By Elizabeth Wong, Associate Director
Virginia, like many states across the country, is encountering a growing problem in its prison system: an aging inmate population. “Elderly” inmates, those age 50 or older as designated by the National Institute of Corrections, comprise the fastest growing group in prison.
Virginia’s tough-on-crime laws from the 1980s and 1990s, particularly the abolition of parole and mandatory minimum sentences, ignored the science governing effective corrections and ushered in a period in which politics and antiquated notions of vengeance dictated correctional philosophy. As a result the state’s prison population began to swell, and in the intervening decades, those once youthful offenders have become “geriatric” prisoners.
In addition to having more inmates in prison who are older in age, studies have shown that people in prison age faster than those in society. By age 50, the average prisoner is physiologically 15 years older than a comparable person in society.
Elderly inmates, like older citizens generally, have higher medical costs due to illness and injury. It can cost three times as much to incarcerate an elderly inmate as it does a younger prisoner.
Moreover, elderly inmates often have special needs. So, in addition to all the security measures prison officials must be concerned about, they now also have to find ways to accommodate disabled prisoners who need handicap toilets and grab bars or have wheelchairs, and deal with prisoners who have dementia or cannot understand instructions.
To better manage the aging prisoner population, Virginia has a geriatric prison, Deerfield Correctional. However, it remains an expensive effort, costing $28,000 a year to house inmates there compared with $19,000 for the rest of the population.
The high expense of incarcerating elderly inmates might be justified if the prisoners remained a threat to society. However, almost all aging prisoners pose little to no risk to public safety. Regardless of the original crime committed, the likelihood of committing another crime drops by 90% once the age of 50 is reached.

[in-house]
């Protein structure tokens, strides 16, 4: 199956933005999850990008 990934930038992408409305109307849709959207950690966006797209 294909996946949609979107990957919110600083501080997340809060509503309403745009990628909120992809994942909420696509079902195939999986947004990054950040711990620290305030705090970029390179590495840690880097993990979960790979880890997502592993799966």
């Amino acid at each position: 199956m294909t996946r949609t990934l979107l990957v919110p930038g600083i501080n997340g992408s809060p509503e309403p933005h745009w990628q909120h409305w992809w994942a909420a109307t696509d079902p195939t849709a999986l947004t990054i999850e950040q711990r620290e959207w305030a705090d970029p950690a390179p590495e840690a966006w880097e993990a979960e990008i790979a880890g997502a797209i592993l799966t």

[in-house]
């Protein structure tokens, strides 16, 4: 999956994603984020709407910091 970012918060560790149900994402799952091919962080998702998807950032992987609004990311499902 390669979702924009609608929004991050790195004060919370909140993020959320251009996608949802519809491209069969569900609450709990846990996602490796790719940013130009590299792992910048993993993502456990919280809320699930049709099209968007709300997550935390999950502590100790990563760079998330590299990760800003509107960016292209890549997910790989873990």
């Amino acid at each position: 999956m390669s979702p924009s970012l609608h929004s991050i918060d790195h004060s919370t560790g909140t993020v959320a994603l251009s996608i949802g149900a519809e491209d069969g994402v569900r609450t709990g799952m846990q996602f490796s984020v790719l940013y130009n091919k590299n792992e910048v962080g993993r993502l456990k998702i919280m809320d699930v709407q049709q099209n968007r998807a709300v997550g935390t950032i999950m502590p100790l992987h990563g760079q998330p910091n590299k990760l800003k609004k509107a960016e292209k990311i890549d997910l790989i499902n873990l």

It’s a simple truth: Society is not safer when we keep wheelchair-bound or cane-using inmates behind bars.
Unless reforms are enacted, Virginia’s aging prison population will continue to grow exponentially in the coming years. Major policy reforms include the repeal of mandatory minimum laws, particularly for drug-related offenses, reinstituting parole, and the repeal of habitual offender laws (i.e., “three strikes, you’re out”). Recognizing that wholesale reforms to these harsh sentencing practices may take some time, short-term efforts can still ease the burden on our prison system.
Del. Patrick Hope, Del. Beverly Sherwood, and Sen. L. Louise Lucas have proposed reforms to Virginia’s law on conditional release of geriatric prisoners. Under current law, many older prisoners, except for class one felons, may petition the Parole Board for conditional release. Del. Hope’s proposal, HB 165, would allow all prisoners over 60 to submit such petitions. Bills introduced by Del. Sherwood (HB 1064) and Sen. Lucas (SB 290) would keep the age and time-served criteria the same, but make qualifying prisoners automatically eligible for parole consideration.
Unfortunately, a House subcommittee yesterday killed both House bills. Del. Sherwood’s bill will die despite having the support from the governor. SB 290 has not yet been heard, but even if it fares well in the Senate, it will likely meet the same fate as the House bills once it crosses over to the other chamber.
Given the state’s tight budget and the growing costs to house elderly inmates, one wonders why Virginia’s legislators don’t support bills aimed at reducing the number of older prisoners who pose little or no risk to public safety. It seems that legislators still prefer politics and vengeance over scientific evidence.
Winston Churchill said, “Nothing is more costly, nothing is more sterile, than vengeance.” Maybe it’s time for Virginia to let go of being tough on crime and start being smart on crime.